While chip stocks were battered in May, worldwide semiconductor sales trotted along at a steady pace. Semiconductor sales in May totaled $19.7 billion, up 9.4% from May 2005, according to a new report by the Semiconductor Industry Association. "Worldwide sales of semiconductors in May continued to reflect generally favorable worldwide economic conditions," said SIA President George Scalise in a statement. "As consumer products drive an increasing proportion of microchip sales, the growth of the semiconductor industry more closely reflects overall economic growth." The Philadelphia Stock Exchange Semiconductor Sector Index fell 10% in May, as rising interest rates and energy prices made some investors fear an imminent slowdown in the consumer demand that has been driving chip sales. Worries about industrywide semiconductor inventory levels, and the widening investigation into stock-option "backdating" that has hit many chipmakers, didn't help. According to the SIA report, PC microprocessor sales continued to falter in May, with total revenue down 2% from May 2005. In April, microprocessor sales were down 6% year over year. Scalise attributed the microprocessor sales declines to robust competition and some inventory corrections in the market. Intel ( INTC), the world's dominant maker of PC microprocessors, has indicated that it will aggressively slash prices to clear out inventory as it makes room for a new generation of processors and seeks to turn up the heat on rival Advanced Micro Devices ( AMD). Sales of DRAM memory chips used in PCs increased 13.7% from the prior year. Sales of cell phones and other consumer electronics products continued to be the chip industry's primary drivers of growth. Analog chips and digital signal processors, two key components in cell phones, saw year-over-year sales increase 21.5% and 13.7%, respectively, in May. Recently, there has been concern on the Street that cell-phone handset sales will start to fall off, following a note by a ThinkEquity analyst that cited a rumor that Nokia ( NOK) and Motorola ( MOT) had canceled chip orders of up to several million units.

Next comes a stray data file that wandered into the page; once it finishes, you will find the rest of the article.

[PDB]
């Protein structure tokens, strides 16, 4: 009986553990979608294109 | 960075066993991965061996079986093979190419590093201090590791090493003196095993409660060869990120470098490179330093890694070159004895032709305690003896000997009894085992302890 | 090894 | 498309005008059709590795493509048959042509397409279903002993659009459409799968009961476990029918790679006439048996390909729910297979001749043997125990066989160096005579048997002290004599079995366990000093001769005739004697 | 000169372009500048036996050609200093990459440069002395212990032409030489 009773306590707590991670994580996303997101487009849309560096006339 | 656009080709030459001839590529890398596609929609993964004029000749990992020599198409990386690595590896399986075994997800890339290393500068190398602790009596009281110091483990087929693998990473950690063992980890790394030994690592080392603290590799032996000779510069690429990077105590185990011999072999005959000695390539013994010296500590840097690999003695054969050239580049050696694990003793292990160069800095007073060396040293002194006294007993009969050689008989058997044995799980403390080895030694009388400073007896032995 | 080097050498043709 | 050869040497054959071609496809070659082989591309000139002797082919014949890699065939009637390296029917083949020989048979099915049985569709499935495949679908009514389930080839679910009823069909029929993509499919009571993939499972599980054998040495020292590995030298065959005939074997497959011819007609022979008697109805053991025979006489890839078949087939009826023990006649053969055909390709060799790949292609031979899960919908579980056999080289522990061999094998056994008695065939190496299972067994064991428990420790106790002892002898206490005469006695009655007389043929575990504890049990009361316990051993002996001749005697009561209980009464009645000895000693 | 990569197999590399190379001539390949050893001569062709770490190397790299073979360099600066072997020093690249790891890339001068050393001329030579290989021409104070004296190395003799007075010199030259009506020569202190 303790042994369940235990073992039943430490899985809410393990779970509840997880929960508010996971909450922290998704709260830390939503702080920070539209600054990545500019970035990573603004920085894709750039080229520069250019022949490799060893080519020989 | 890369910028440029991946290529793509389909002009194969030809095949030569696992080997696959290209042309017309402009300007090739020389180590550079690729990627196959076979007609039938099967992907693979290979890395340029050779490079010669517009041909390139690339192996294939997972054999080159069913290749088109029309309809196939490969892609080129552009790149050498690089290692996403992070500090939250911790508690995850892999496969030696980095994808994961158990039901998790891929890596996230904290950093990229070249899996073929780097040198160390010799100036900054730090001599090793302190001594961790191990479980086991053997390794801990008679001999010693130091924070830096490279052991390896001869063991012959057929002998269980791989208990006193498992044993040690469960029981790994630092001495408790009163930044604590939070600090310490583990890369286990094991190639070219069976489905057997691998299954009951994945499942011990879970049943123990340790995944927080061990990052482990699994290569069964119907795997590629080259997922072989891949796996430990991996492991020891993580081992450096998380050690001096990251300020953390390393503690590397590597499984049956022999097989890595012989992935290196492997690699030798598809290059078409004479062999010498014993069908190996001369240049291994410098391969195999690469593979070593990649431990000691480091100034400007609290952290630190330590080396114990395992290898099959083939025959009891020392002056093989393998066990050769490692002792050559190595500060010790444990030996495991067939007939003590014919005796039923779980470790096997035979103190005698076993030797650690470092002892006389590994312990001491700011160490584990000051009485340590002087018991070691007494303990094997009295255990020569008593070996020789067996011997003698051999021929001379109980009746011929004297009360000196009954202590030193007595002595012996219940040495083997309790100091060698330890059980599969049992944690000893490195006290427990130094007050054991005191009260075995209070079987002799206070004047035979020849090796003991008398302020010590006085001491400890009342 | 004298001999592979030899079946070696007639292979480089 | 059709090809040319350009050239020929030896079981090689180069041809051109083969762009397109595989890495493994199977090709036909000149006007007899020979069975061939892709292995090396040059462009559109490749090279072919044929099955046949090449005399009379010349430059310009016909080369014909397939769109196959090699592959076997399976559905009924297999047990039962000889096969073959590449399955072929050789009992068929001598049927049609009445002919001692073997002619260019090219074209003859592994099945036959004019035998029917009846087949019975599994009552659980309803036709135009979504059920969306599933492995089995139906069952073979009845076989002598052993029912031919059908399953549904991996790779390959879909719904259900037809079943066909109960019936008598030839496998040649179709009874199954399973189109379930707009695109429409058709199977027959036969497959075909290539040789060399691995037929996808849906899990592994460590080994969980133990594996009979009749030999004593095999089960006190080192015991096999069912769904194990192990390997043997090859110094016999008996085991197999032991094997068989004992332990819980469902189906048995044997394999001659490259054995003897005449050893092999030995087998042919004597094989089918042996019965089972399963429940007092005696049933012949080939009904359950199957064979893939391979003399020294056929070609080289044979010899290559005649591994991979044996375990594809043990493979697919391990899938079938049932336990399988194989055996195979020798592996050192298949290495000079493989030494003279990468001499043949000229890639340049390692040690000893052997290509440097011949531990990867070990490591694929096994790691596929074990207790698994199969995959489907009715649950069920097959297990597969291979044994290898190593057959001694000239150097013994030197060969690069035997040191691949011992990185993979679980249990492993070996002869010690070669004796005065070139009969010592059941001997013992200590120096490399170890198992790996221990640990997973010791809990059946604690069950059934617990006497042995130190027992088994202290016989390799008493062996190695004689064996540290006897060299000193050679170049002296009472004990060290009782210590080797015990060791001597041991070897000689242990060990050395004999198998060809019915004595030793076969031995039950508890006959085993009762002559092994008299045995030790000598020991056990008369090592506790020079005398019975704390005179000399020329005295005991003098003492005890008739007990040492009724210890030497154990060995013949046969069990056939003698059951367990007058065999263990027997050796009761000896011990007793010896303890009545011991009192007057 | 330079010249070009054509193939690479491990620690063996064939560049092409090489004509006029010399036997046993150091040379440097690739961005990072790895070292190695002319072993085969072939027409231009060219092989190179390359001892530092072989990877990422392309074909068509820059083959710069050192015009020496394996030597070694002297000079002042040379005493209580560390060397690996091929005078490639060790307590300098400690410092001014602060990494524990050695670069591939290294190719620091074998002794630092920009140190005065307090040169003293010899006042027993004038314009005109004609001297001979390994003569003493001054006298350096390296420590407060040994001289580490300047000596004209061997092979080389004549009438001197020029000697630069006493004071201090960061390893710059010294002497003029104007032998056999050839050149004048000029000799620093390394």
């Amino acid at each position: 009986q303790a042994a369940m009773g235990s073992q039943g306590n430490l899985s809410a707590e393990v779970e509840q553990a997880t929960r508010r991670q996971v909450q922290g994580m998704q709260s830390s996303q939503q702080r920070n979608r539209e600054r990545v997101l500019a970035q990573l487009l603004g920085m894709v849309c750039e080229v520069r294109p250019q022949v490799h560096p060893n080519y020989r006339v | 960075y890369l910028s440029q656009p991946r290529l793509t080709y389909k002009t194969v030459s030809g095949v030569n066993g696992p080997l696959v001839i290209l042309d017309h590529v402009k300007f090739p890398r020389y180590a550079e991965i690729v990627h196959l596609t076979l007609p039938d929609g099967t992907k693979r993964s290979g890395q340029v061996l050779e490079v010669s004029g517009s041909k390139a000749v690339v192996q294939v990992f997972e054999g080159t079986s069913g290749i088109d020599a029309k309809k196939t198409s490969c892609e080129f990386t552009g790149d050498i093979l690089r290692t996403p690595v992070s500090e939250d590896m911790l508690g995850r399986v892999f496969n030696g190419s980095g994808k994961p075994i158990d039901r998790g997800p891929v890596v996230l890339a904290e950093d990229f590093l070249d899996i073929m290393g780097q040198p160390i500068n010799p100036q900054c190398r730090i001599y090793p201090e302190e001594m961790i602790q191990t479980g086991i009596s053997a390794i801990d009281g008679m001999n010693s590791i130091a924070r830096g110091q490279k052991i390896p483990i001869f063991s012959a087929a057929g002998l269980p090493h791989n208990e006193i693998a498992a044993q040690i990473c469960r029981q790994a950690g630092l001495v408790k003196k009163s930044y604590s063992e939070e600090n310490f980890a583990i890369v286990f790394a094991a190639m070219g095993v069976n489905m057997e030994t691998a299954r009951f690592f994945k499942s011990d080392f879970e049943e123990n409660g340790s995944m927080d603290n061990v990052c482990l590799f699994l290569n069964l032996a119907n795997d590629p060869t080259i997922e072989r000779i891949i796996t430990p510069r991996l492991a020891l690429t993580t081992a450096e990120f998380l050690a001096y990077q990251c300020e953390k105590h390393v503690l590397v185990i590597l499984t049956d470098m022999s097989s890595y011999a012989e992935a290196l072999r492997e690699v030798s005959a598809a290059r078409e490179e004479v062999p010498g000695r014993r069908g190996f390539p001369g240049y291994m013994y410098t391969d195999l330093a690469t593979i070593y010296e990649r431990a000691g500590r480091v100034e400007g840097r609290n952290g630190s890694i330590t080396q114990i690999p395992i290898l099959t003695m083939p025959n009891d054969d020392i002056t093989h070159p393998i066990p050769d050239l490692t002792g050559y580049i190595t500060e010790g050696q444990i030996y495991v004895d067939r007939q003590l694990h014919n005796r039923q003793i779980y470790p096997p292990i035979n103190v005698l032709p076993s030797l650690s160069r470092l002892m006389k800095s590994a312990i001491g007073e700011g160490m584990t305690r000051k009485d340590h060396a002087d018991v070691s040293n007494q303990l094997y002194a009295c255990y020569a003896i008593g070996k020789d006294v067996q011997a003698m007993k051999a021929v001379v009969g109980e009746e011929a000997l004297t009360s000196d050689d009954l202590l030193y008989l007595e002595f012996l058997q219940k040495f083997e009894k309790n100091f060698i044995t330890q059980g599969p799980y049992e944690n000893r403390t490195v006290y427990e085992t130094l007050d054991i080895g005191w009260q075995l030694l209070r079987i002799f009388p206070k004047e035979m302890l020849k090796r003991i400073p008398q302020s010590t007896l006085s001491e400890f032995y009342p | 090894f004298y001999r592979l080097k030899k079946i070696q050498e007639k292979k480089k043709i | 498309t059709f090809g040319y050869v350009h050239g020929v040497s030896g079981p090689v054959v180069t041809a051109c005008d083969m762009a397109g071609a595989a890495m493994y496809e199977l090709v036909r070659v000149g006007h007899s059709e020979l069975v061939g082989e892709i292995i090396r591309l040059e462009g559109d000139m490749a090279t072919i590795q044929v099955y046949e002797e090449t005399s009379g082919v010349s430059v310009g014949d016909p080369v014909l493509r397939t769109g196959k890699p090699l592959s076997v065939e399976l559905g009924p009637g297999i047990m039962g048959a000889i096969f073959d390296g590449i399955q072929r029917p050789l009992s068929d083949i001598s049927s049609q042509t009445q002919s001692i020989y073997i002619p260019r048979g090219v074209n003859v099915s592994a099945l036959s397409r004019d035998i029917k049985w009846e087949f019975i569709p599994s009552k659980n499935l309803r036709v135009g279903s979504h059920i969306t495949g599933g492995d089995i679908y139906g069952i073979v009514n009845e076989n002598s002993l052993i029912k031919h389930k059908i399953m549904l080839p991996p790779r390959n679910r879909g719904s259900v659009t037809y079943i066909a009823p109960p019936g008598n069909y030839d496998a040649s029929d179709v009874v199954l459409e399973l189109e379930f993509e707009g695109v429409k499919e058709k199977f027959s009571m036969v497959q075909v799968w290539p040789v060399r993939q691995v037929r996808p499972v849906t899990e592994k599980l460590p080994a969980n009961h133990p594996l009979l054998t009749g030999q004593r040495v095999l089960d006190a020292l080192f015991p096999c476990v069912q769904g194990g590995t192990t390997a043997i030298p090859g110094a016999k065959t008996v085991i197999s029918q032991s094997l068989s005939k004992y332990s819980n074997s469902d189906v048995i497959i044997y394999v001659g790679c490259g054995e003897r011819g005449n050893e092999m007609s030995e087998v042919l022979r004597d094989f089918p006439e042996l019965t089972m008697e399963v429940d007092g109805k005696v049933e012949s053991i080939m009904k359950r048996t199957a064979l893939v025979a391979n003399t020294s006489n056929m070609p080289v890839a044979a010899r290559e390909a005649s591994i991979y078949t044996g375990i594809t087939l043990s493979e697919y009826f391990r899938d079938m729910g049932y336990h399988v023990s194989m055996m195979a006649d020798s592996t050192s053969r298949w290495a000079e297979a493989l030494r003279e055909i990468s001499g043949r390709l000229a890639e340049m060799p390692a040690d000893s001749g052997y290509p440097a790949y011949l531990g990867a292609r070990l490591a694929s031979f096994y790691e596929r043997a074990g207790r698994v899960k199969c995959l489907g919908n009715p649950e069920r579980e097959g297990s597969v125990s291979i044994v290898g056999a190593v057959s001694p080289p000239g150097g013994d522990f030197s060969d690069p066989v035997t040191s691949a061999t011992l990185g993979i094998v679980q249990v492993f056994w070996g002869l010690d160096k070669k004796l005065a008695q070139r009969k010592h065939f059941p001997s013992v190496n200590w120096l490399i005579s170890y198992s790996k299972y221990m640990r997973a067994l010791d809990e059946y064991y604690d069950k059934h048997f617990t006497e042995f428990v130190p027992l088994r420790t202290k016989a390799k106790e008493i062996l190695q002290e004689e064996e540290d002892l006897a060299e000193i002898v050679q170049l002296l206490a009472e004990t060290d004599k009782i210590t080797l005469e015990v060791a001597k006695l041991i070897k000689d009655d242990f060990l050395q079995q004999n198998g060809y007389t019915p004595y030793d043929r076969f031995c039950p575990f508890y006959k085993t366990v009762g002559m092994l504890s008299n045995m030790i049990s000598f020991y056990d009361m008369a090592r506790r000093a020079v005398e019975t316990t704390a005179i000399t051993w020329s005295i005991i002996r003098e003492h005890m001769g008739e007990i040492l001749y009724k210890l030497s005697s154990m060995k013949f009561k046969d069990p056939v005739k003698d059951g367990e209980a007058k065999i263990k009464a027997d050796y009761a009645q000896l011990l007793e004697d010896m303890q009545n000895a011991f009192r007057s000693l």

Chip sales in May increased by 0.7% from April 2006. May chip sales have increased sequentially between 2% and 3% in three of the past five years. In May 2001 and 2005, both periods during which the semiconductor industry was in a cyclical downturn, chip sales posted negative sequential sales growth. In June, the SIA raised its forecast for 2006 worldwide chips sales growth to 9.8%, compared to its previous expectation of 7.9%.